In times of innovation, increased technology and changes to the resources available in organisations, new operating processes are part of the changes afoot. When learning new ways of doing things, you need to unlearn the old ways and relearn the new. How do you unlearn something?
What is unlearning?
Unlearning requires finding new perspectives or new ways to think about established practices. The challenge is in being able to get that new perspective when the pull of the well-developed routines pulls you back to your old ways. So – how can you do it?
Finding a new mindset
Being able to see familiar situations in new ways, requires a new mindset. That‘s easily said. It takes some doing to be able to see things beyond our usual perception of them. Marga Biller, project director of Harvard’s Learning Innovations Laboratory suggests some things to reflect on, to facilitate the unlearning process. These include:
- whether our current habits/processes are helping to achieve our goals
- if not, how can we change them in whole or in part?
- what triggers us to go adopt the usual behaviours?
The purpose of these is to develop greater awareness of our habitual routines and to try to catch ourselves before we adopt them. These are not easily achieved on one’s own. Feedback and sharing ideas with supervisors/managers, peers or colleagues can help in boosting our awareness of this.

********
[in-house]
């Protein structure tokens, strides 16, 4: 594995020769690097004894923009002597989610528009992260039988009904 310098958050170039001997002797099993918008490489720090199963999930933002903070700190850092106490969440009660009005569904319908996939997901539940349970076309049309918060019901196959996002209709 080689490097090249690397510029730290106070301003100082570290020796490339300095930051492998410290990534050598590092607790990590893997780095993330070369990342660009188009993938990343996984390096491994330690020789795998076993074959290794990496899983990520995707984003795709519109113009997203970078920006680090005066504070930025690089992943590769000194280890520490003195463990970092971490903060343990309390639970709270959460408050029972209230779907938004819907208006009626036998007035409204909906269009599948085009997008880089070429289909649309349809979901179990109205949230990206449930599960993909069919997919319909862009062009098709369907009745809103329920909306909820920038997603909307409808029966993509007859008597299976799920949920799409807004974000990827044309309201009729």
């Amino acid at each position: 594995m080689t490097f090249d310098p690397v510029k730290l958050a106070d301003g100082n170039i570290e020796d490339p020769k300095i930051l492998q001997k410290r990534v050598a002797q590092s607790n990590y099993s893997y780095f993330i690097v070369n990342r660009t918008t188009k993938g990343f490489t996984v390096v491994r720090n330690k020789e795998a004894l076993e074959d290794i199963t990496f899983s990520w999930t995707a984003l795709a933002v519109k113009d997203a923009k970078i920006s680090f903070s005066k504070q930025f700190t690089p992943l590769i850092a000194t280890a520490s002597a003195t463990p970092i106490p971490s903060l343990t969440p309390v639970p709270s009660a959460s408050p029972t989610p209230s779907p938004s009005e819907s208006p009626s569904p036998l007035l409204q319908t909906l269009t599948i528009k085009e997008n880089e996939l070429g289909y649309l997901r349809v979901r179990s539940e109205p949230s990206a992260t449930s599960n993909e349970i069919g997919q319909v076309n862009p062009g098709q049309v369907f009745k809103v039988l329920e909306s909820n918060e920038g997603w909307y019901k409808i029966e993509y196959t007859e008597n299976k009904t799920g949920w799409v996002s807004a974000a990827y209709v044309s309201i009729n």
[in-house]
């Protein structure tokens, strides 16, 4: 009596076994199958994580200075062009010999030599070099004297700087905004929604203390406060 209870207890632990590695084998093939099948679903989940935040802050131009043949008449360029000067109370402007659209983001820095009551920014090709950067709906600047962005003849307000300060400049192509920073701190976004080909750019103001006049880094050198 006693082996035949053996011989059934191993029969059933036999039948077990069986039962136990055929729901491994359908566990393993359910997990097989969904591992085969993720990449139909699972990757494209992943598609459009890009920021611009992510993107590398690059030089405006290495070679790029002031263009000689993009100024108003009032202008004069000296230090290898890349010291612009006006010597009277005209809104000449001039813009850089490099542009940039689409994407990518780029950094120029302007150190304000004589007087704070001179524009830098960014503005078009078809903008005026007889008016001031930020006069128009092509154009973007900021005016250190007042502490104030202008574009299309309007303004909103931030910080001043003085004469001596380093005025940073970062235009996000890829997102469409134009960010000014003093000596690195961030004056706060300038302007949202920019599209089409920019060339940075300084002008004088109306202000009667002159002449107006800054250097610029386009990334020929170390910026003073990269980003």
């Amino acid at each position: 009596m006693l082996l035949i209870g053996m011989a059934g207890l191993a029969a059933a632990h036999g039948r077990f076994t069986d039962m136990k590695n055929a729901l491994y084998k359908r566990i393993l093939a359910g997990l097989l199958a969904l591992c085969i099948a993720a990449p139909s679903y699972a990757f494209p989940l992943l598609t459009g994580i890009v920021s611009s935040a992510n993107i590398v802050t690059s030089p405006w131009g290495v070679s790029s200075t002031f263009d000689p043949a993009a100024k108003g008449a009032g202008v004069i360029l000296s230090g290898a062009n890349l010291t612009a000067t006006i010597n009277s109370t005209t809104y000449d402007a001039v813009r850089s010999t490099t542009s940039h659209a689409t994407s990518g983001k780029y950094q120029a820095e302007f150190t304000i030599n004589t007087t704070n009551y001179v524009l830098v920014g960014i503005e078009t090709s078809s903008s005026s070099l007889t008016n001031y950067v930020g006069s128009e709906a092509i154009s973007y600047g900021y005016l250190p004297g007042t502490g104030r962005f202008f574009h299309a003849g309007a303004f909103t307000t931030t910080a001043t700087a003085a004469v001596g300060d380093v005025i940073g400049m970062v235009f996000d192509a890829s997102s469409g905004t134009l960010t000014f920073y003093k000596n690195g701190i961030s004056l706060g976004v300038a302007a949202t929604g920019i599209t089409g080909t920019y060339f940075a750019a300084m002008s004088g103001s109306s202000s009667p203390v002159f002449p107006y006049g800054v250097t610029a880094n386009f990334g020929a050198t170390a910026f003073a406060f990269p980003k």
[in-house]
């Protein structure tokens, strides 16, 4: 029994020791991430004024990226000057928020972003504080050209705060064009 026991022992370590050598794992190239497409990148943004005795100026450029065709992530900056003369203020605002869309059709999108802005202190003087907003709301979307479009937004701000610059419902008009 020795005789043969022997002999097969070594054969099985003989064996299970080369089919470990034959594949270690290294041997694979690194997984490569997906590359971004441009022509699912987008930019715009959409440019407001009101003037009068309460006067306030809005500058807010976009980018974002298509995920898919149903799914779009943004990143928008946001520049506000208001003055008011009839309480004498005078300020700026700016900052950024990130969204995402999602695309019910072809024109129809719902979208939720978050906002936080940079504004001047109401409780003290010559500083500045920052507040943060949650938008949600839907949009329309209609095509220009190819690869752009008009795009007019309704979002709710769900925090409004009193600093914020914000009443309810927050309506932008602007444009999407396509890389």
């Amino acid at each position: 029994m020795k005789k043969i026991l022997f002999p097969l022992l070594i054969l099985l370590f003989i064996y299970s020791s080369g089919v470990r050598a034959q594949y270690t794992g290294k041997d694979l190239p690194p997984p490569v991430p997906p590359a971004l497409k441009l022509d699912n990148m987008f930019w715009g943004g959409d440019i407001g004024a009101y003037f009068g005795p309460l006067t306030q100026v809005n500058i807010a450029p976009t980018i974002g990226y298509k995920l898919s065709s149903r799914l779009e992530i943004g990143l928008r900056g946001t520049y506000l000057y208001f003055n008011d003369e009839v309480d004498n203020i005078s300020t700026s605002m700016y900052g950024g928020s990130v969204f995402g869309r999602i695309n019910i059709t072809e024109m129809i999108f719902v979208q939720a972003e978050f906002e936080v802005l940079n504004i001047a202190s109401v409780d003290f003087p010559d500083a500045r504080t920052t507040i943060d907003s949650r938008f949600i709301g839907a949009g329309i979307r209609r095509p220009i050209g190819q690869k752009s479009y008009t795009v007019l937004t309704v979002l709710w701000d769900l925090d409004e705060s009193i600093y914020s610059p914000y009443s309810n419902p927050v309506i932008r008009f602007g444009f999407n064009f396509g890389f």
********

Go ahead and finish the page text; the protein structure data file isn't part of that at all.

The practice of self-reflection
A practice that can increase your awareness of your own preferences is to develop a habit of self-reflection that is triggered by experiences. If you find yourself resistant to a new idea or other people’s ways of doing things, ask yourself why you are reacting that way. If the answer is because of a disagreement or conflict, consider what can be learned from them.
By opening ourselves up to considering new ideas or reconsidering familiar ones, we are re-opening our curiosity for things we know and things we don’t. This awareness and acceptance of a need for a new way of operating are important first steps in effecting change. To unlearn and relearn awareness and acceptance are prerequisites for action.
Do you have a story to share about when you needed to unlearn and relearn something?
Source: Shaffer, Leah. 2017. Why ‘Unlearning’ Old Habits Is An Essential Step For Innovation in KQED News – Mindshift, 23 June 2017